This is a weak argument against giving up our rights to circumvent access control in the vein of fair use while not infringing upon copyright. This is a particularly weak analogy when the profits of rich companies are the only things being protected by the law. Making it weaker is its placement in the same thread with an argument for using an already established constitutional litmus test against laws which infringe upon our rights as American citizens to see if DMCA stacks up.
Honestly, I'm not even really sure what exactly you are arguing. It seems like a typical libertarian idealist counter to a question of "how can we have any laws and still be free?" arguing that sometimes giving up freedoms is for the betterment of society. However, the fact that you seem to be arguing that DMCA is akin to murder law, and thus fair use is akin to the "right to kill" and thus we should give up our right to fair use for the good of society, you seem to be perverting libertarian thought to benefit corporate interests. Truly, I am quite confused to your reasoning here, but it gave me a good laugh. I vote he should be modded up as +5 Funny.
It's an entirely different story when we're looking back at the old days of Atari / NES. How many Gradius clones were there, for instance? Did these games really improve upon the content of Gradius, or simply take the same gameplay the same concepts and simply change how a few things functioned to make a "different" game? Castlevania clones, SMB clones, Defender clones, they all abounded in the land of 8-bit, because it was easy to do it. We don't see as many clones these days unless we're looking at the mod community, and the majority of those modders are attempting to make an homage to their favorite games within another of their favorite games, with no intent of ever making money off it.
I think modding should be encouraged, as it leads to new and better games. I think using inspired content to branch out into new universes and new genres should also be encouraged. It is the actual lazy turn-a-buck copypasta clone games which should be despised --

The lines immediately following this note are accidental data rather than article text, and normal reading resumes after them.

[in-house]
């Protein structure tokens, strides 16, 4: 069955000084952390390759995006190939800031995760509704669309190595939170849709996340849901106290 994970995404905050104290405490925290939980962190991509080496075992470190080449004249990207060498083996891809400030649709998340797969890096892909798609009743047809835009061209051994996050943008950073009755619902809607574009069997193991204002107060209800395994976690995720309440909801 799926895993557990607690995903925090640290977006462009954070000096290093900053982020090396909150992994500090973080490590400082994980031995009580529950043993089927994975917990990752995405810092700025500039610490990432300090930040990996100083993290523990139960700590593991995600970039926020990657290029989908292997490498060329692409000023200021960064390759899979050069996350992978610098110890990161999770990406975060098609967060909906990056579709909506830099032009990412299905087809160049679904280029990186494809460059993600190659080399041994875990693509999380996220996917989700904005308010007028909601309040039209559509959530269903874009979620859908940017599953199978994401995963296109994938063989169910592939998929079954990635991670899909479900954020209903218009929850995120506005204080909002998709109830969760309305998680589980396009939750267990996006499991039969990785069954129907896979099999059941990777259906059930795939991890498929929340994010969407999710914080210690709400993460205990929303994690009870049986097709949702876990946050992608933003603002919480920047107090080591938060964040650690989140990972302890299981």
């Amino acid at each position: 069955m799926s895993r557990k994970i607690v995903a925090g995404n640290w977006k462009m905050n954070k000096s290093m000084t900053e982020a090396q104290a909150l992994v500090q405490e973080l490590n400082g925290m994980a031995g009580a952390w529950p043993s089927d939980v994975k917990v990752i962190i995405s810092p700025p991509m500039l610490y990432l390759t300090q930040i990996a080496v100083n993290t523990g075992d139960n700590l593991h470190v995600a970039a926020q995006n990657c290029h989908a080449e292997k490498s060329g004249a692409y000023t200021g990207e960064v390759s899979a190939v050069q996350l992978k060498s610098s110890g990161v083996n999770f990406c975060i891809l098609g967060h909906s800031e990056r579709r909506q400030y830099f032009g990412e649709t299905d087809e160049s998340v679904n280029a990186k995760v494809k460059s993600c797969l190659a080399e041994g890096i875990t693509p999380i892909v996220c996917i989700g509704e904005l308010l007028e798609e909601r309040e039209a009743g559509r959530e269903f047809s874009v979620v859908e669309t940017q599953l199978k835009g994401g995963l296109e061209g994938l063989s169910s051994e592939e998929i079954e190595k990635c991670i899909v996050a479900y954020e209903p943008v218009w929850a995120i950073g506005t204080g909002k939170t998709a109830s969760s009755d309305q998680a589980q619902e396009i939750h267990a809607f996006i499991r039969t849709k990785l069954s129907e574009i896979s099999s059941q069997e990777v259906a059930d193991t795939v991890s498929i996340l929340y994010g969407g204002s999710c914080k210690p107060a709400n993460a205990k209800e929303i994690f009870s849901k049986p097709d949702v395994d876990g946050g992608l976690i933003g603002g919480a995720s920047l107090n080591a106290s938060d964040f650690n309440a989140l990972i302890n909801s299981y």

-- but without them, we wouldn't have many games on our cell phones...
Why was Mario created when there were already other platform games out there?
In the early 1980s, there weren't other scrolling platform games. As far as I can tell, SMB1 was the first game to use scrolling instead of a Donkey Kong-style single screen or Pitfall!-style page flipping.
Sorry mate, you've forgotten Namco's Pac Land But SMB was pretty darn close.
I wonder who here on
Quite obviously it would take a fool to think that this parallel revival was "news," however TFA has little to do with discussing just turntables, but the widespread increase in vinyl records, new turntable models, and so on in popular retailers like Best Buy. TFA is about the spread of this phenomenon from confinement to the corner record store out into the mainstream. The summary is weak, but you'd have realized that had you read TFA rather than skimming the summary, misreading it, and deciding to troll for karma. This is a clear case of EMPF (Epic Mod Point Fail).
No laboratory experiments can be performed with regard to human action.
One of the most profoundly stupid statements ever uttered by an economist. Sure you can't stick the global economy in a beaker and have controls and the other paraphernalia of controlled lab tests, the highest standard of science. But you can experiment with human action at the individual or small group in a controlled lab. It's routinely done these days. There is such a thing as experimental verification and falsification.
And because it's now "routinely done" that somehow makes his statement, however so long ago, "stupid." During that time I'm sure it wasn't routinely done, if done at all, so it probably felt a lot less "stupid" of a statement when he made it. This statement was also coming into formation as an idea of Mises in the wake of a wildly turbulent economic collapse known as the Great Depression, and the unpredictability that would lead to the Cold War. The context of the statement provides further explanation as to its meaning. To simply flaunt this one statement as being "stupid" because of 50+ years of advancement into social science that wasn't available at the time he made it, I would argue is a far more "stupid" assertion.